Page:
Do attack ads crush the opposition?
It's less than a month until the US mid-term elections and that means adverts that knock the opposition are coming thick and fast. But do the "attack ads" work and what makes a good one?
Attack ads are not a uniquely American institution but many of the most powerful examples have come from the US.
Lyndon Johnson's campaign advert Daisy, despite only being shown once, played a part in his landslide victory over Barry Goldwater in 1964.
Its ominous invocation of the dangers of nuclear war generated controversy.
But nearly five decades on many political scientists believe that negative advertising works. It can complement positive advertising at different stages of a campaign.
"Early in the campaign you will see a lot of positive advertising as a candidate introduces himself," says Prof Stephen Ansolabehere, of Harvard University, and co-author of Going Negative: How Political Advertising Alienates and Polarizes the American Electorate.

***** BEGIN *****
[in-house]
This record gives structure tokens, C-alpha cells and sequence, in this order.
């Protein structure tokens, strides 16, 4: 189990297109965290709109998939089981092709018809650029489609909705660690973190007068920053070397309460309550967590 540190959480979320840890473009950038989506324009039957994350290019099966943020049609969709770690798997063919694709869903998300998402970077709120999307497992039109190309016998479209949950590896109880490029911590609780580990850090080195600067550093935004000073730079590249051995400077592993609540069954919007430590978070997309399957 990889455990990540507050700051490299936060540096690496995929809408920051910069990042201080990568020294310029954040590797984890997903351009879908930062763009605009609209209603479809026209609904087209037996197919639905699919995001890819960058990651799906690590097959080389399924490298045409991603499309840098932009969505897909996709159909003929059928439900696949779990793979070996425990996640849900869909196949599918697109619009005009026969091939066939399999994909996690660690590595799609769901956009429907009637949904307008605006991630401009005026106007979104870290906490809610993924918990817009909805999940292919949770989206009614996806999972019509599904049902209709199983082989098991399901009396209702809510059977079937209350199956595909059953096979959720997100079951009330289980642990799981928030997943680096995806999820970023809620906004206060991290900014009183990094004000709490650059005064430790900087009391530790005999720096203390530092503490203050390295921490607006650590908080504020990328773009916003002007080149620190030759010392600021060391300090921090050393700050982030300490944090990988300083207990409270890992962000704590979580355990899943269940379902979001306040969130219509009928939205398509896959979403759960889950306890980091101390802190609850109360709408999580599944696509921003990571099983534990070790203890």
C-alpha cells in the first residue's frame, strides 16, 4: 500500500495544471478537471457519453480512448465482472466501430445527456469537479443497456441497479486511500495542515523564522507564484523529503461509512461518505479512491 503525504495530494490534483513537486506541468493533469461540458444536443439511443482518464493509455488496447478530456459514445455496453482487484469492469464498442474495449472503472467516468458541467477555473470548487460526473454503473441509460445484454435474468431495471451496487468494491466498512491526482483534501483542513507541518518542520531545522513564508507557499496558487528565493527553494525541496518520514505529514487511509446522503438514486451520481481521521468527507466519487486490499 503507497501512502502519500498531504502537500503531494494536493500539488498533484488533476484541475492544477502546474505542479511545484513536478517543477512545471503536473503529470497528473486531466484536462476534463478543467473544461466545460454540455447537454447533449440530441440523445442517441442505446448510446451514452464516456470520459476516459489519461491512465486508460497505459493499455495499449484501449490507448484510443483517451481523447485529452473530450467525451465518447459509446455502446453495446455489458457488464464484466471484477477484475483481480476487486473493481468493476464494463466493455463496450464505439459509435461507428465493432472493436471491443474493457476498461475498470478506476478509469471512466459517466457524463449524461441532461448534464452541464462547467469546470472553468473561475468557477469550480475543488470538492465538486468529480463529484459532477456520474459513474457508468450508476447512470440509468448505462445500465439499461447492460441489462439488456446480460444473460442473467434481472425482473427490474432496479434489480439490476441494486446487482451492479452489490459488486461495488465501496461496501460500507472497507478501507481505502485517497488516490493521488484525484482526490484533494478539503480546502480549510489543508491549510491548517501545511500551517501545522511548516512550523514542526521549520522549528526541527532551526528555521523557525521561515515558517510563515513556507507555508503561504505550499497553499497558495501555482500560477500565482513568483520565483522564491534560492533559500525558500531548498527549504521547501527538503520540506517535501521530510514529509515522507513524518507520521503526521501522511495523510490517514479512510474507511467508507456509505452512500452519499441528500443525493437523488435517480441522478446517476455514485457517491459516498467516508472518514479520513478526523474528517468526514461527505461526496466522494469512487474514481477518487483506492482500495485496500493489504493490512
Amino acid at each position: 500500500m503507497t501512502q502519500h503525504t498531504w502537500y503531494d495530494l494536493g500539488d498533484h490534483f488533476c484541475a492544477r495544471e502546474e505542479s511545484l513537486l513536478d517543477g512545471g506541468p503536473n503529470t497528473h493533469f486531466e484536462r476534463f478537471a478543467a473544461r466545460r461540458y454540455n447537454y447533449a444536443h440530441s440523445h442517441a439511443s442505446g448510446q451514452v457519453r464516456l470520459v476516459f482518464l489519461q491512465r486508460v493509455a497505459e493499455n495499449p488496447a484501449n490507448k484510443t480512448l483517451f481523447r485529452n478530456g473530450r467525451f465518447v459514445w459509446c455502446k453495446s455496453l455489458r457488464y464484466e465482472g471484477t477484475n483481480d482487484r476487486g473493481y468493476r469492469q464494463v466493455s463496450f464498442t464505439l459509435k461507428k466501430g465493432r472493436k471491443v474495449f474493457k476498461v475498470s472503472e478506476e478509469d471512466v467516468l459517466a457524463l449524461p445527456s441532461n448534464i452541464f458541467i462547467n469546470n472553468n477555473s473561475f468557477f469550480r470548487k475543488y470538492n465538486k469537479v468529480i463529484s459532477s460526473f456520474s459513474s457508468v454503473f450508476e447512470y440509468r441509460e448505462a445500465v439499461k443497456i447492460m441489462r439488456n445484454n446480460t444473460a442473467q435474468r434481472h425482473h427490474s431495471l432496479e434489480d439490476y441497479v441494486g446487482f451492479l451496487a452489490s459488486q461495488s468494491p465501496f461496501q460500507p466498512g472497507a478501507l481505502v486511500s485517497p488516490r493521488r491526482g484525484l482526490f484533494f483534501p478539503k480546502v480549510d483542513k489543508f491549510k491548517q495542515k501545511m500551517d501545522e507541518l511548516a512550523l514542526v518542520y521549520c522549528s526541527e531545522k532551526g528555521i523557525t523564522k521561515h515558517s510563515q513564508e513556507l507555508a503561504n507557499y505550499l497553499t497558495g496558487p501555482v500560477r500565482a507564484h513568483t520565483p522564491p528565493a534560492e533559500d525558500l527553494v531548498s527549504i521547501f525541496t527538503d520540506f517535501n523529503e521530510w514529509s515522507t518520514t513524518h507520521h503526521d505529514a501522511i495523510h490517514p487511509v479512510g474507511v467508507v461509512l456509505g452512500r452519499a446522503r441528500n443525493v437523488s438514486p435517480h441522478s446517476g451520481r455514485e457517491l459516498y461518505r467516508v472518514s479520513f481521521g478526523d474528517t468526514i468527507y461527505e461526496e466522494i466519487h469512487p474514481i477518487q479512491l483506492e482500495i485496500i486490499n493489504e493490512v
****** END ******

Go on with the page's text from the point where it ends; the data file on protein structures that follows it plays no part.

"What's then left is to try and discredit the other guy. Later in the campaign you see them trying to call attention to the failings.
"It could be issues, it could be scandals."
The Daisy ad from 1964 didn't even mention Johnson's opponent. It was left to the viewer to infer that the meaning was that Goldwater's policies could lead to cataclysm.
The crop of 2010 are usually quicker to name the target.
Those attack ads that are intended for television are often only 30 seconds long.
They can target the private life or moral rectitude of the opponent. Louisiana congressman Charlie Melancon decided to take this tack in an advert against incumbent Senator David Vitter.
In July 2007, Mr Vitter's phone number cropped up in phone records linked to a Washington DC brothel. Mr Vitter apologised for a "very serious sin" but would give no further details.
Mr Melancon's advert - in the style of a true-crime TV show - returns to these and subsequent allegations.
But this can be a dangerous type of attack, even in today's brutal political arena.
"I can imagine there are consultants who say 'your opponent is an adulterer or your opponent is a witch we have to hammer that home'," says Prof Michael Franz, of Bowdoin College, co-author of Campaign Advertising and American Democracy.